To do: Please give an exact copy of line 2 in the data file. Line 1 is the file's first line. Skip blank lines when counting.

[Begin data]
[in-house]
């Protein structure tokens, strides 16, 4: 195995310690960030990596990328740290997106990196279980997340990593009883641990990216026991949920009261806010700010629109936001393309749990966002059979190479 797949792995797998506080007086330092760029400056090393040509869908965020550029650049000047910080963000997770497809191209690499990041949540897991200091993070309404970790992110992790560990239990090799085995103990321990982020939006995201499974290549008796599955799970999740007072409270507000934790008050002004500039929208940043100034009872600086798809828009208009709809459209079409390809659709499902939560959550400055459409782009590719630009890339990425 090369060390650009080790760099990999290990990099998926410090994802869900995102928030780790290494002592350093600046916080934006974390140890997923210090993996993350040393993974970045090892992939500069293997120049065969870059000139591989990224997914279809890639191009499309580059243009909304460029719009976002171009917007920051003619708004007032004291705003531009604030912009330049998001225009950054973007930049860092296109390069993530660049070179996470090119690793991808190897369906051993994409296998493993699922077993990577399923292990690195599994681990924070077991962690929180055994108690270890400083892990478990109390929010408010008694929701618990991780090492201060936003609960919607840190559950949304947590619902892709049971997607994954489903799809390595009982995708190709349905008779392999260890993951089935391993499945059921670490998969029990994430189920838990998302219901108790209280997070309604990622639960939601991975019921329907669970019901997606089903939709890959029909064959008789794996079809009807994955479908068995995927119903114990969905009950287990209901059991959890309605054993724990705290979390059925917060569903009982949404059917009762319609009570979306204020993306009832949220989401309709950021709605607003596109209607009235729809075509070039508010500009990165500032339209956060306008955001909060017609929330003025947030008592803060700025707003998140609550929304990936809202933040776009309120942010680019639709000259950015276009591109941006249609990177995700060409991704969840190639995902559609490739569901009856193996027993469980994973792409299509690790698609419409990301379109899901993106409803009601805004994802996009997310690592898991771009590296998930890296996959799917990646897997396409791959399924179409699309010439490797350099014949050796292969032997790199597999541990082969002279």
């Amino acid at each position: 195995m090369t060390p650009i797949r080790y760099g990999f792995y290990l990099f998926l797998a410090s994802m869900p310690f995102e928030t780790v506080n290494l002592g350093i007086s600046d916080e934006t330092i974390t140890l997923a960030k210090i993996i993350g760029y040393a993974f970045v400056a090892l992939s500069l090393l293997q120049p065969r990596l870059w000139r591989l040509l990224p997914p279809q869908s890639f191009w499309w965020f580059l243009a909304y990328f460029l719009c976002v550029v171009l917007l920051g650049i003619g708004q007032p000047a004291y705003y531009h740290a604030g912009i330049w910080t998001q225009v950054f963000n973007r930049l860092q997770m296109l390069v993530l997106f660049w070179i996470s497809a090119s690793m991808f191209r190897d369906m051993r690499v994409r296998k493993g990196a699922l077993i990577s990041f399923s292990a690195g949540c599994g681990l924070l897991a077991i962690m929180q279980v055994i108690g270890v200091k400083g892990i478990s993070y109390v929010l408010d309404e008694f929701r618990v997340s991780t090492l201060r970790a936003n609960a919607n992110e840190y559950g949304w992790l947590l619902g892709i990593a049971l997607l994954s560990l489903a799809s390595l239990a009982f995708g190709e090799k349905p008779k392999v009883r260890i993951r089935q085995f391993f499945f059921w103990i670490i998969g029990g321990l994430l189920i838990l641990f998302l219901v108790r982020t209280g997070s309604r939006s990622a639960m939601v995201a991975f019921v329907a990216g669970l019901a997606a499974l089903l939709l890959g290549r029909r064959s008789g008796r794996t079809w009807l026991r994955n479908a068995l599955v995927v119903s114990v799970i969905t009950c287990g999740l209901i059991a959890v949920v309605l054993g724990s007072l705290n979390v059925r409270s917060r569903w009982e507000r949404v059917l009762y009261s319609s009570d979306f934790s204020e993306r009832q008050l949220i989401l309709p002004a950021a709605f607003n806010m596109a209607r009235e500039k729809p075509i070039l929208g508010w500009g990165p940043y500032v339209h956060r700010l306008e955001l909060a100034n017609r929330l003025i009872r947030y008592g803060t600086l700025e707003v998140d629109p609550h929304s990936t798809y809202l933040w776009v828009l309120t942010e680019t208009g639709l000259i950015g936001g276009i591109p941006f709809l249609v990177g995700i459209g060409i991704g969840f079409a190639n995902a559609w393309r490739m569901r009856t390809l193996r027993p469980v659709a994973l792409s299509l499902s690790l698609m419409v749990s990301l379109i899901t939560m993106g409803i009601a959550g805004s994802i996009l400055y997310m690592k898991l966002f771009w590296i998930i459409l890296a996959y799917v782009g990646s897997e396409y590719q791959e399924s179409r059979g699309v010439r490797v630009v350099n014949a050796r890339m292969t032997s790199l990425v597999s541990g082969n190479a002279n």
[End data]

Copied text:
């Protein structure tokens, strides 16, 4: 195995310690960030990596990328740290997106990196279980997340990593009883641990990216026991949920009261806010700010629109936001393309749990966002059979190479 797949792995797998506080007086330092760029400056090393040509869908965020550029650049000047910080963000997770497809191209690499990041949540897991200091993070309404970790992110992790560990239990090799085995103990321990982020939006995201499974290549008796599955799970999740007072409270507000934790008050002004500039929208940043100034009872600086798809828009208009709809459209079409390809659709499902939560959550400055459409782009590719630009890339990425 090369060390650009080790760099990999290990990099998926410090994802869900995102928030780790290494002592350093600046916080934006974390140890997923210090993996993350040393993974970045090892992939500069293997120049065969870059000139591989990224997914279809890639191009499309580059243009909304460029719009976002171009917007920051003619708004007032004291705003531009604030912009330049998001225009950054973007930049860092296109390069993530660049070179996470090119690793991808190897369906051993994409296998493993699922077993990577399923292990690195599994681990924070077991962690929180055994108690270890400083892990478990109390929010408010008694929701618990991780090492201060936003609960919607840190559950949304947590619902892709049971997607994954489903799809390595009982995708190709349905008779392999260890993951089935391993499945059921670490998969029990994430189920838990998302219901108790209280997070309604990622639960939601991975019921329907669970019901997606089903939709890959029909064959008789794996079809009807994955479908068995995927119903114990969905009950287990209901059991959890309605054993724990705290979390059925917060569903009982949404059917009762319609009570979306204020993306009832949220989401309709950021709605607003596109209607009235729809075509070039508010500009990165500032339209956060306008955001909060017609929330003025947030008592803060700025707003998140609550929304990936809202933040776009309120942010680019639709000259950015276009591109941006249609990177995700060409991704969840190639995902559609490739569901009856193996027993469980994973792409299509690790698609419409990301379109899901993106409803009601805004994802996009997310690592898991771009590296998930890296996959799917990646897997396409791959399924179409699309010439490797350099014949050796292969032997790199597999541990082969002279």